• Amba Brown

How High School Students Can Prepare for an Internship Interview

High school is the perfect time to explore your interests, try new things, and consider your future career. What better place to do that than in an actual workplace?

An internship with a local business is a great opportunity to learn more about a profession or industry that interests you. Many business owners are happy to help the next generation learn more about their field and gain valuable experience. But, it’s important that they know that you will be a positive addition to their workplace. This is why the internship interview is so important.


Why do I need to interview?

A business owner wants to make sure that everyone working for them, from the top executives to the newest interns, represents the company well. Just like anyone interviewing for a job, a prospective intern needs to present their best self in an internship interview.


Additionally, interns are almost always unskilled or untrained. Experienced employees welcome the chance to pass on their knowledge, but only to someone who is willing and eager to learn. Before taking on the additional work of training an intern, they want to make sure that person is the right fit and is motivated.


So how can you prepare for an internship interview? There are a few key things you can do, even as a high school student.


Learn about the business

One of the best ways to show that you are motivated to do well and learn is to do a lot of your research before you even get to the interview. Your interviewer will be impressed when you can speak about the work that the company does accurately. It shows that you took the time to learn about them and why you want to gain experience in that workplace.


Explore these resources to find out more about the business where you would like to intern.

  • The company website. The first place to look is at what the company actually shares with the public. Most businesses have a website that includes a mission statement or purpose, a description of the products or services they provide, and some information about company culture. You should also look at the employee or hiring pages, if possible, to see what they look for in a new hire. Chances are that they value the same traits in a new intern.

  • The Chamber of Commerce. Local businesses often participate in the Chamber of Commerce. You can find information about the business itself as well as the role that it plays in your community. Many Chambers of Commerce host events that invite the public to meet and network with local business leaders.

  • Yelp, Social Media, and other Customer Platforms. Are you going to working in a customer service role? Look through some customer reviews online to see what the public thinks of the business. Consider both the positive and negative reviews, but avoid referencing them during your actual interview. There may be issues behind a negative review that you are unaware of and bringing it up could send the wrong message to your interviewer.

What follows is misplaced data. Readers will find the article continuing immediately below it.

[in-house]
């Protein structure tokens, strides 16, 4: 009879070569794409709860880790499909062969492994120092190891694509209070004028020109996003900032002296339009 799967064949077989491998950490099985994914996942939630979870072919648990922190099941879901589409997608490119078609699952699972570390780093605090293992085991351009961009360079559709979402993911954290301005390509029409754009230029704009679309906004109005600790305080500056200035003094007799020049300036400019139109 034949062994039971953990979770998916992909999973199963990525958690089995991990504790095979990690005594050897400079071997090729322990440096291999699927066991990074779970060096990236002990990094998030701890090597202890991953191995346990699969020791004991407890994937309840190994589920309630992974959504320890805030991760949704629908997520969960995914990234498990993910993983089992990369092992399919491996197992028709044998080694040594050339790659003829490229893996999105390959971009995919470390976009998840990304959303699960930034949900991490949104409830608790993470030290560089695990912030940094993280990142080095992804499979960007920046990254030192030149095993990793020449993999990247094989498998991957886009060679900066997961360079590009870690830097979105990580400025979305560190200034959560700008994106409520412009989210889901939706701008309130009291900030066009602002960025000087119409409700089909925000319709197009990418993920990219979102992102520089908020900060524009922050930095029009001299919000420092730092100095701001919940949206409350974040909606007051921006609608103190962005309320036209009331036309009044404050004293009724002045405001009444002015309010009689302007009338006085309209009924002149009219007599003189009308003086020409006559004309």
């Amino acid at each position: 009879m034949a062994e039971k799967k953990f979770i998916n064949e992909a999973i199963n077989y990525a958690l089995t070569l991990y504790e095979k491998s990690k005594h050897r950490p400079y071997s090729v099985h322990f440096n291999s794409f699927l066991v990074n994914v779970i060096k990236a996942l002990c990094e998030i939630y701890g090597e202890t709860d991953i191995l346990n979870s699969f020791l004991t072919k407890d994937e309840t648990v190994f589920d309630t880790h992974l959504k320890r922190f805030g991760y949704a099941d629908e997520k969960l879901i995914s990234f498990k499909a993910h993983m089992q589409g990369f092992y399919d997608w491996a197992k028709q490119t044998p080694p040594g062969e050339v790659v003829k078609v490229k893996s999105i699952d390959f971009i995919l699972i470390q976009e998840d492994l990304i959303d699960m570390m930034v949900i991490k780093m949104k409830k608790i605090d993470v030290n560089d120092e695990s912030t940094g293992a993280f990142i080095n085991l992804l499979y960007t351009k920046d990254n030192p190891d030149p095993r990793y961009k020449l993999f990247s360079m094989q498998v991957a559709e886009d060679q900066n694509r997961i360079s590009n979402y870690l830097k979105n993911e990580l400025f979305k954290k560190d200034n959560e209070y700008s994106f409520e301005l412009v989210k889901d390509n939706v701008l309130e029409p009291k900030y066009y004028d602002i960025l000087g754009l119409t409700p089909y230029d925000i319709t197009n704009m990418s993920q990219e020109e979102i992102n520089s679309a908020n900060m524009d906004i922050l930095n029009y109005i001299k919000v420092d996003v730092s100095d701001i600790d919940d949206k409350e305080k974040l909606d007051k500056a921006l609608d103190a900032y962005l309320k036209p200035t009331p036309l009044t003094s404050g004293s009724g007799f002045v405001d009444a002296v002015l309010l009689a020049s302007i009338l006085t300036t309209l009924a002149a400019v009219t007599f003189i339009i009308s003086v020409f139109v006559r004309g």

Practice, practice, practice

Interviews can be intimidating for anyone. Practicing beforehand with a friend or family member will help you collect your thoughts and be ready for the interview.


Common interview questions include:

- Tell me a little bit about yourself.

- Why do you want to intern at our company?

- What are your strengths? Weaknesses?

- What do you know about our company?

- What are your long-term goals?

- Describe a situation where you had to work under pressure.

- Describe a situation where you disagreed with a coworker or teammate.

- Tell me about a time you failed.

- Industry-specific questions:

  • How would you handle a disgruntled customer?

  • How do you work with tight deadlines?

  • How do you manage your time during the day?

  • How do you handle sensitive personal information?

Do a dry run

The last thing that you want is to show up late to your internship interview. Doing a full dry run prior to the actual interview will help you identify any potential issues, such as not having appropriate professional attire or an unusual traffic pattern that could cause delays. Moreover, bring copies of your resume to the interview.


Get any issues fixed before the big day so that you can make it to your interview on time looking professional and feeling confident.


An internship is a valuable opportunity to learn more about a career that interests you, gain experience, and develop a strong work ethic while working within a team. The internship interview is the perfect place to demonstrate your value to a potential new boss and mentor, unlocking professional doors that can benefit you for years to come.


Prepare for that day by learning, practicing, and working out all the potential logistics obstacles. You’ll walk into your interview with confidence, knowing that you are the best person for the internship.



Written by JASON PATEL, Former Career Ambassador at the George Washington University and Founder, Transizion.


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